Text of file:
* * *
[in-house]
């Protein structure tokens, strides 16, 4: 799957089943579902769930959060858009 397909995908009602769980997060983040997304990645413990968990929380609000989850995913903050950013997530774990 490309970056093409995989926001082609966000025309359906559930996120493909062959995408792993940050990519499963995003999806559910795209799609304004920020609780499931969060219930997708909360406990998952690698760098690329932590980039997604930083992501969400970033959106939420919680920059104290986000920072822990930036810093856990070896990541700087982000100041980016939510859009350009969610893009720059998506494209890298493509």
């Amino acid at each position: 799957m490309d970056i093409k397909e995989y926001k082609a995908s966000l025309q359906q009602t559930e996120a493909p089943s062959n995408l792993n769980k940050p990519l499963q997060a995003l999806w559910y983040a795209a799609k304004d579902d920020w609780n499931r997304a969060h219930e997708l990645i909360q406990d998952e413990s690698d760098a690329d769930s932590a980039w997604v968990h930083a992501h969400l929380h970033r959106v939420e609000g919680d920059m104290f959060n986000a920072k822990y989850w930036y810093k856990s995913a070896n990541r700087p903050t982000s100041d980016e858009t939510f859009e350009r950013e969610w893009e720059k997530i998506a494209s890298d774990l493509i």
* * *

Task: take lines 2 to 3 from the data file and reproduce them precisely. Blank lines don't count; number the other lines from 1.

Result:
């Protein structure tokens, strides 16, 4: 799957089943579902769930959060858009 397909995908009602769980997060983040997304990645413990968990929380609000989850995913903050950013997530774990 490309970056093409995989926001082609966000025309359906559930996120493909062959995408792993940050990519499963995003999806559910795209799609304004920020609780499931969060219930997708909360406990998952690698760098690329932590980039997604930083992501969400970033959106939420919680920059104290986000920072822990930036810093856990070896990541700087982000100041980016939510859009350009969610893009720059998506494209890298493509």
């Amino acid at each position: 799957m490309d970056i093409k397909e995989y926001k082609a995908s966000l025309q359906q009602t559930e996120a493909p089943s062959n995408l792993n769980k940050p990519l499963q997060a995003l999806w559910y983040a795209a799609k304004d579902d920020w609780n499931r997304a969060h219930e997708l990645i909360q406990d998952e413990s690698d760098a690329d769930s932590a980039w997604v968990h930083a992501h969400l929380h970033r959106v939420e609000g919680d920059m104290f959060n986000a920072k822990y989850w930036y810093k856990s995913a070896n990541r700087p903050t982000s100041d980016e858009t939510f859009e350009r950013e969610w893009e720059k997530i998506a494209s890298d774990l493509i």